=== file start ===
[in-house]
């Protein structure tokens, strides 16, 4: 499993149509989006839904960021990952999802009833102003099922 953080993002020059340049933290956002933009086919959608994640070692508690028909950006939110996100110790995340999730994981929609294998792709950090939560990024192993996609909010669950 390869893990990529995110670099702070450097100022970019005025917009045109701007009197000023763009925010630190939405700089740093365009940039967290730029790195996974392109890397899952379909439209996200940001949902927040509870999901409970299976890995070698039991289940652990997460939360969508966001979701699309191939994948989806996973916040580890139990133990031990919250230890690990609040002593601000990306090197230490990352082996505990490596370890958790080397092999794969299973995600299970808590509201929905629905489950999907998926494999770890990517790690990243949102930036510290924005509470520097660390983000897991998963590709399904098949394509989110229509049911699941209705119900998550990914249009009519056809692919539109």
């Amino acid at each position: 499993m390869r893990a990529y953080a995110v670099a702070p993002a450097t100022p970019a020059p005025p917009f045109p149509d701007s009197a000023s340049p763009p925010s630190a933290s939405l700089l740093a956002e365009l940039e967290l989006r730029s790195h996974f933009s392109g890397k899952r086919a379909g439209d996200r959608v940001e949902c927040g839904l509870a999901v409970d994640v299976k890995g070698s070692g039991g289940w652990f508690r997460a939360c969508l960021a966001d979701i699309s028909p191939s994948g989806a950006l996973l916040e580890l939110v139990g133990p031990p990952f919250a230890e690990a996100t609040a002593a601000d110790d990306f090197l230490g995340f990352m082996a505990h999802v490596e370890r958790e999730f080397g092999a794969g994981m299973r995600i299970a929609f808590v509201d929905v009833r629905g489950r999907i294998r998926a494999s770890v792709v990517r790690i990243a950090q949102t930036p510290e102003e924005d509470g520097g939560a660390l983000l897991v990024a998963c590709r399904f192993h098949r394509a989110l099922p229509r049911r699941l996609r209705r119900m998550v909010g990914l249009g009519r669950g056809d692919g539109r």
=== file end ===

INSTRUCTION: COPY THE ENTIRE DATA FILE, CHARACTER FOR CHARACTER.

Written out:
[in-house]
């Protein structure tokens, strides 16, 4: 499993149509989006839904960021990952999802009833102003099922 953080993002020059340049933290956002933009086919959608994640070692508690028909950006939110996100110790995340999730994981929609294998792709950090939560990024192993996609909010669950 390869893990990529995110670099702070450097100022970019005025917009045109701007009197000023763009925010630190939405700089740093365009940039967290730029790195996974392109890397899952379909439209996200940001949902927040509870999901409970299976890995070698039991289940652990997460939360969508966001979701699309191939994948989806996973916040580890139990133990031990919250230890690990609040002593601000990306090197230490990352082996505990490596370890958790080397092999794969299973995600299970808590509201929905629905489950999907998926494999770890990517790690990243949102930036510290924005509470520097660390983000897991998963590709399904098949394509989110229509049911699941209705119900998550990914249009009519056809692919539109």
């Amino acid at each position: 499993m390869r893990a990529y953080a995110v670099a702070p993002a450097t100022p970019a020059p005025p917009f045109p149509d701007s009197a000023s340049p763009p925010s630190a933290s939405l700089l740093a956002e365009l940039e967290l989006r730029s790195h996974f933009s392109g890397k899952r086919a379909g439209d996200r959608v940001e949902c927040g839904l509870a999901v409970d994640v299976k890995g070698s070692g039991g289940w652990f508690r997460a939360c969508l960021a966001d979701i699309s028909p191939s994948g989806a950006l996973l916040e580890l939110v139990g133990p031990p990952f919250a230890e690990a996100t609040a002593a601000d110790d990306f090197l230490g995340f990352m082996a505990h999802v490596e370890r958790e999730f080397g092999a794969g994981m299973r995600i299970a929609f808590v509201d929905v009833r629905g489950r999907i294998r998926a494999s770890v792709v990517r790690i990243a950090q949102t930036p510290e102003e924005d509470g520097g939560a660390l983000l897991v990024a998963c590709r399904f192993h098949r394509a989110l099922p229509r049911r699941l996609r209705r119900m998550v909010g990914l249009g009519r669950g056809d692919g539109r």